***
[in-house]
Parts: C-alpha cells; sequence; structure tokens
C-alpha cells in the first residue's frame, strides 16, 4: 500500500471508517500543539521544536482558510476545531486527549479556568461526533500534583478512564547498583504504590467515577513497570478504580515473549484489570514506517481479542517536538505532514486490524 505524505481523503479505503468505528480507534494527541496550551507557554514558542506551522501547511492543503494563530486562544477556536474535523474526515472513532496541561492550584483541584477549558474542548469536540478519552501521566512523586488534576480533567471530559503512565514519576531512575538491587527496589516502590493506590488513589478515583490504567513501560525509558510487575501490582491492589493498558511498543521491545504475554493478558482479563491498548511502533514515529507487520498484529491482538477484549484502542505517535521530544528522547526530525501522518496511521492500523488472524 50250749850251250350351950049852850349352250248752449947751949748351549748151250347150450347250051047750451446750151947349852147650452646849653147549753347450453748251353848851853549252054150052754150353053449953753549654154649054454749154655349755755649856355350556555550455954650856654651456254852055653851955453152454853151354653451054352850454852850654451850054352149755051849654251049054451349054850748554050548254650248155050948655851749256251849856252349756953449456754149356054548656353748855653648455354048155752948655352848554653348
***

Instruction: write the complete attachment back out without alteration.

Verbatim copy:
[in-house]
Parts: C-alpha cells; sequence; structure tokens
C-alpha cells in the first residue's frame, strides 16, 4: 500500500471508517500543539521544536482558510476545531486527549479556568461526533500534583478512564547498583504504590467515577513497570478504580515473549484489570514506517481479542517536538505532514486490524 505524505481523503479505503468505528480507534494527541496550551507557554514558542506551522501547511492543503494563530486562544477556536474535523474526515472513532496541561492550584483541584477549558474542548469536540478519552501521566512523586488534576480533567471530559503512565514519576531512575538491587527496589516502590493506590488513589478515583490504567513501560525509558510487575501490582491492589493498558511498543521491545504475554493478558482479563491498548511502533514515529507487520498484529491482538477484549484502542505517535521530544528522547526530525501522518496511521492500523488472524 50250749850251250350351950049852850349352250248752449947751949748351549748151250347150450347250051047750451446750151947349852147650452646849653147549753347450453748251353848851853549252054150052754150353053449953753549654154649054454749154655349755755649856355350556555550455954650856654651456254852055653851955453152454853151354653451054352850454852850654451850054352149755051849654251049054451349054850748554050548254650248155050948655851749256251849856252349756953449456754149356054548656353748855653648455354048155752948655352848554653348